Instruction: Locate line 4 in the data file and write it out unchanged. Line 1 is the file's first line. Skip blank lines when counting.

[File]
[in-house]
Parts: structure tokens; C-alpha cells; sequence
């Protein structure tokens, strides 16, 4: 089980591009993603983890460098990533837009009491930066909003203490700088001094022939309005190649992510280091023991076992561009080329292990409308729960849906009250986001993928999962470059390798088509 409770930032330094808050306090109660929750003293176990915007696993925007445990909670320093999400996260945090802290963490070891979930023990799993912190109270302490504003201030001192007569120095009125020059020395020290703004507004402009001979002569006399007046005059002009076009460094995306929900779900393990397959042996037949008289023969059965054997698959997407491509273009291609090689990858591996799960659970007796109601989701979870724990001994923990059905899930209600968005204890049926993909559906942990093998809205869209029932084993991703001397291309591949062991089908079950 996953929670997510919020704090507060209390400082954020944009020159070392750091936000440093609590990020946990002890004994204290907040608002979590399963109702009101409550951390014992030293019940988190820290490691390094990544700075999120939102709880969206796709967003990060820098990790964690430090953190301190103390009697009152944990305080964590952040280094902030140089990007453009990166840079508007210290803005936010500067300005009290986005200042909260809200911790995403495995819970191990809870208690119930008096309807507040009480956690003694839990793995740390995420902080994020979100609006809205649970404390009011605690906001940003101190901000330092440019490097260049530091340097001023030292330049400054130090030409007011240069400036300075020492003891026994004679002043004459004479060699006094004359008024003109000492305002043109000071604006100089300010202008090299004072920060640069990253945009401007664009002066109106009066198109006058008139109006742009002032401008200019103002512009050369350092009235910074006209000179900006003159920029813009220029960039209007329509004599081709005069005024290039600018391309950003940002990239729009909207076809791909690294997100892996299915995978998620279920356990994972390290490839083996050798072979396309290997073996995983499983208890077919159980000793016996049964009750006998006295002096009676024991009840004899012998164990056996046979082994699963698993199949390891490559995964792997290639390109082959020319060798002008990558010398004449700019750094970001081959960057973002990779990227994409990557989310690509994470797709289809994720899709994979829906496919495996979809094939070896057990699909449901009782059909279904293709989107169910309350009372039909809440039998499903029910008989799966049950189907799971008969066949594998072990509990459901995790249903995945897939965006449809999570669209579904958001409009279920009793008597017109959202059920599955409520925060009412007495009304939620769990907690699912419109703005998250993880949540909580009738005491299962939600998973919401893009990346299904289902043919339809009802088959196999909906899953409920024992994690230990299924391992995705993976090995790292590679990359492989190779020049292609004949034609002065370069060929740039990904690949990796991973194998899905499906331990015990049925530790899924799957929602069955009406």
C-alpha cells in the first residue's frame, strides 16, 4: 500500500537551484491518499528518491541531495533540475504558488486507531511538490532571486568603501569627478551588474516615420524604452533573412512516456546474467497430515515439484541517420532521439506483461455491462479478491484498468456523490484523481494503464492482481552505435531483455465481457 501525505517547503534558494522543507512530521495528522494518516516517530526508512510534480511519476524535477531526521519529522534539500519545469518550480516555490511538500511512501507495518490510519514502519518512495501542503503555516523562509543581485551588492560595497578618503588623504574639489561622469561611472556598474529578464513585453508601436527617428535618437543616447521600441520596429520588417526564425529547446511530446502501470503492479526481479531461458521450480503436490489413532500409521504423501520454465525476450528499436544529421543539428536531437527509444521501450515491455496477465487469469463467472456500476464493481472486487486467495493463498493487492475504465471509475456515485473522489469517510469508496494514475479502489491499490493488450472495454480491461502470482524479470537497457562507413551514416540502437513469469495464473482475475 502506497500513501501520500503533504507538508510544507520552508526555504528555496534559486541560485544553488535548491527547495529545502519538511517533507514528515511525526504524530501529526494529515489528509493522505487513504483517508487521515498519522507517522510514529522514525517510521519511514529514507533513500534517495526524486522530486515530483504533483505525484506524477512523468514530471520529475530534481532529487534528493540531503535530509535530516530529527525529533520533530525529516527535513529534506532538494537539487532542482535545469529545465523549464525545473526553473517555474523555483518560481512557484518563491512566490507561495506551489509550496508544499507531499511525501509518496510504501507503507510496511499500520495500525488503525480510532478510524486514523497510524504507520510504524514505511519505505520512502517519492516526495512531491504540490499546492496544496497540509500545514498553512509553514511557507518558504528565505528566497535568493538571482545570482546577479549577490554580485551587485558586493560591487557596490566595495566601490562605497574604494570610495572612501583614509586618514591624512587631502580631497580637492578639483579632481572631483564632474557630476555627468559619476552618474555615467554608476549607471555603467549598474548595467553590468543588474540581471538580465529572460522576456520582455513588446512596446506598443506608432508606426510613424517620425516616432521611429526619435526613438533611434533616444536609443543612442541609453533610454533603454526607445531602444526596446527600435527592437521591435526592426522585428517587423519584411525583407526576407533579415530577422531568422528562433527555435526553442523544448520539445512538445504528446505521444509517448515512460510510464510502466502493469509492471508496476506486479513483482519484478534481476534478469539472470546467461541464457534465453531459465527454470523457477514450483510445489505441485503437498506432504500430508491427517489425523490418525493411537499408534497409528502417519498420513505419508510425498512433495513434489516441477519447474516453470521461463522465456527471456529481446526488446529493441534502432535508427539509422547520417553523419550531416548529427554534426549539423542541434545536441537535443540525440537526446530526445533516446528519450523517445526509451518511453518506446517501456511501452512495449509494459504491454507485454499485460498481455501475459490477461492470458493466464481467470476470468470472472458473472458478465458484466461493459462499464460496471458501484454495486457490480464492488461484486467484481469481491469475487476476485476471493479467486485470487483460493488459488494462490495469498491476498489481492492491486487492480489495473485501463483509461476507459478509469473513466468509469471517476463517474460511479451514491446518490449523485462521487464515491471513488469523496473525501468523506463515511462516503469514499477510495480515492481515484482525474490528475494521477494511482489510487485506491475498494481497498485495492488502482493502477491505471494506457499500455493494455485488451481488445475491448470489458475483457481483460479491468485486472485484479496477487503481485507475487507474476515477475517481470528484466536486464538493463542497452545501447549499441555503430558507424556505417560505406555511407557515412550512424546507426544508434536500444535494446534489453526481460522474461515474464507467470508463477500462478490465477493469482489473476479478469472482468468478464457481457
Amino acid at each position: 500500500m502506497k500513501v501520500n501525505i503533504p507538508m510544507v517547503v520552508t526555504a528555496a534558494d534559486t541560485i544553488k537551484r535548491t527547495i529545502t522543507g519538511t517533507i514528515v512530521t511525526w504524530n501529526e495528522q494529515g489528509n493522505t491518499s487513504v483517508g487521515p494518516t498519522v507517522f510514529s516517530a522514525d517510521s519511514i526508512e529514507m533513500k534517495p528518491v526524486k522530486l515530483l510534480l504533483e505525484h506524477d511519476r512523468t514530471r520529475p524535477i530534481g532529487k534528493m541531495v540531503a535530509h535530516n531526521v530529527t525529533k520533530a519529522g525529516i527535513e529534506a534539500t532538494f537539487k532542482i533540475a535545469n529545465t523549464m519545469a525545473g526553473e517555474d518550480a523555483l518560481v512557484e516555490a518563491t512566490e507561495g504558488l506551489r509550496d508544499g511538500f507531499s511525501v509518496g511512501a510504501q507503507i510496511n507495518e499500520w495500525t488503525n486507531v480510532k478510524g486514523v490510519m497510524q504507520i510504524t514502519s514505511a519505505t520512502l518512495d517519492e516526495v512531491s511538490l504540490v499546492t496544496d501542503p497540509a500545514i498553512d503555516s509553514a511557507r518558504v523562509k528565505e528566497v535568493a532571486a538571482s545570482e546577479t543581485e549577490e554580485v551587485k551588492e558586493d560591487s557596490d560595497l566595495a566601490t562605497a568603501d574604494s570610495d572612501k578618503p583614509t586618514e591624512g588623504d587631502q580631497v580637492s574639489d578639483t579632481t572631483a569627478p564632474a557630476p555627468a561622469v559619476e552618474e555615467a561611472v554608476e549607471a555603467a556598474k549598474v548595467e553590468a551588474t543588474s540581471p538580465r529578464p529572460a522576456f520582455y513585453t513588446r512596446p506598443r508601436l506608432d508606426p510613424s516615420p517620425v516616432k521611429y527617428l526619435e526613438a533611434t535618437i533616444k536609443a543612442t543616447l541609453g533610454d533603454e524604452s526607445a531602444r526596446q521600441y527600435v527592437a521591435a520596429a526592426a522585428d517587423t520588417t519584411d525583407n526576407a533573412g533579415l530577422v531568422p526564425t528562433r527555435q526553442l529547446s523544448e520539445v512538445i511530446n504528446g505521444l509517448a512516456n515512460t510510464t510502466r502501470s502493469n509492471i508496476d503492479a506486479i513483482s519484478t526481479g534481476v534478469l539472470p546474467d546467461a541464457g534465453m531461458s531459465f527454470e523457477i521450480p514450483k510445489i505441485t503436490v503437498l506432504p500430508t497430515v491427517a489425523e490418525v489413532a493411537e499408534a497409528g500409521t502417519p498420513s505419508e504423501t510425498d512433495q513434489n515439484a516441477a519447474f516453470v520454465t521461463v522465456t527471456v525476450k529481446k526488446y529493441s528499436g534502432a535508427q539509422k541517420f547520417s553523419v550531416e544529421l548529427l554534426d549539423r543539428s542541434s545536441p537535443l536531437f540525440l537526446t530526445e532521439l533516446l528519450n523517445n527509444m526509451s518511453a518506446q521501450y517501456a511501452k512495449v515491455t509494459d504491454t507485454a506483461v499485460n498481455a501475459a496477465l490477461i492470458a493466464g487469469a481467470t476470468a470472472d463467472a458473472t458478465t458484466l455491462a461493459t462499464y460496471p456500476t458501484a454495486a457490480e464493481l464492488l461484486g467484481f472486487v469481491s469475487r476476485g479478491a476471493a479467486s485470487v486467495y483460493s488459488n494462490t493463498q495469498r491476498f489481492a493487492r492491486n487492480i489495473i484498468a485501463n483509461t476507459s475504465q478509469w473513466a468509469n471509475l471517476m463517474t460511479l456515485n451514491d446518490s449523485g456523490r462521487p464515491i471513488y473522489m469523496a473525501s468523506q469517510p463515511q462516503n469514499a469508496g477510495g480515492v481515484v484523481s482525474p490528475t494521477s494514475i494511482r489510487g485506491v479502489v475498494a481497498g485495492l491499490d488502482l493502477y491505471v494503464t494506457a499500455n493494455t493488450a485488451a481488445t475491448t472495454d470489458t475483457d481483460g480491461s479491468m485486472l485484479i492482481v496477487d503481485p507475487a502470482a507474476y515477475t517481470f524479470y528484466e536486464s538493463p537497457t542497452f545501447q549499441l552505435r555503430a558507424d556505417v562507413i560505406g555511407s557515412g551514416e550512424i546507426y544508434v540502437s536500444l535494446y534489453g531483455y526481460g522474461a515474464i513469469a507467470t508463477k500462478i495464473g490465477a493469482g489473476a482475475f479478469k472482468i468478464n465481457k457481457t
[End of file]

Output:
C-alpha cells in the first residue's frame, strides 16, 4: 500500500537551484491518499528518491541531495533540475504558488486507531511538490532571486568603501569627478551588474516615420524604452533573412512516456546474467497430515515439484541517420532521439506483461455491462479478491484498468456523490484523481494503464492482481552505435531483455465481457 501525505517547503534558494522543507512530521495528522494518516516517530526508512510534480511519476524535477531526521519529522534539500519545469518550480516555490511538500511512501507495518490510519514502519518512495501542503503555516523562509543581485551588492560595497578618503588623504574639489561622469561611472556598474529578464513585453508601436527617428535618437543616447521600441520596429520588417526564425529547446511530446502501470503492479526481479531461458521450480503436490489413532500409521504423501520454465525476450528499436544529421543539428536531437527509444521501450515491455496477465487469469463467472456500476464493481472486487486467495493463498493487492475504465471509475456515485473522489469517510469508496494514475479502489491499490493488450472495454480491461502470482524479470537497457562507413551514416540502437513469469495464473482475475 502506497500513501501520500503533504507538508510544507520552508526555504528555496534559486541560485544553488535548491527547495529545502519538511517533507514528515511525526504524530501529526494529515489528509493522505487513504483517508487521515498519522507517522510514529522514525517510521519511514529514507533513500534517495526524486522530486515530483504533483505525484506524477512523468514530471520529475530534481532529487534528493540531503535530509535530516530529527525529533520533530525529516527535513529534506532538494537539487532542482535545469529545465523549464525545473526553473517555474523555483518560481512557484518563491512566490507561495506551489509550496508544499507531499511525501509518496510504501507503507510496511499500520495500525488503525480510532478510524486514523497510524504507520510504524514505511519505505520512502517519492516526495512531491504540490499546492496544496497540509500545514498553512509553514511557507518558504528565505528566497535568493538571482545570482546577479549577490554580485551587485558586493560591487557596490566595495566601490562605497574604494570610495572612501583614509586618514591624512587631502580631497580637492578639483579632481572631483564632474557630476555627468559619476552618474555615467554608476549607471555603467549598474548595467553590468543588474540581471538580465529572460522576456520582455513588446512596446506598443506608432508606426510613424517620425516616432521611429526619435526613438533611434533616444536609443543612442541609453533610454533603454526607445531602444526596446527600435527592437521591435526592426522585428517587423519584411525583407526576407533579415530577422531568422528562433527555435526553442523544448520539445512538445504528446505521444509517448515512460510510464510502466502493469509492471508496476506486479513483482519484478534481476534478469539472470546467461541464457534465453531459465527454470523457477514450483510445489505441485503437498506432504500430508491427517489425523490418525493411537499408534497409528502417519498420513505419508510425498512433495513434489516441477519447474516453470521461463522465456527471456529481446526488446529493441534502432535508427539509422547520417553523419550531416548529427554534426549539423542541434545536441537535443540525440537526446530526445533516446528519450523517445526509451518511453518506446517501456511501452512495449509494459504491454507485454499485460498481455501475459490477461492470458493466464481467470476470468470472472458473472458478465458484466461493459462499464460496471458501484454495486457490480464492488461484486467484481469481491469475487476476485476471493479467486485470487483460493488459488494462490495469498491476498489481492492491486487492480489495473485501463483509461476507459478509469473513466468509469471517476463517474460511479451514491446518490449523485462521487464515491471513488469523496473525501468523506463515511462516503469514499477510495480515492481515484482525474490528475494521477494511482489510487485506491475498494481497498485495492488502482493502477491505471494506457499500455493494455485488451481488445475491448470489458475483457481483460479491468485486472485484479496477487503481485507475487507474476515477475517481470528484466536486464538493463542497452545501447549499441555503430558507424556505417560505406555511407557515412550512424546507426544508434536500444535494446534489453526481460522474461515474464507467470508463477500462478490465477493469482489473476479478469472482468468478464457481457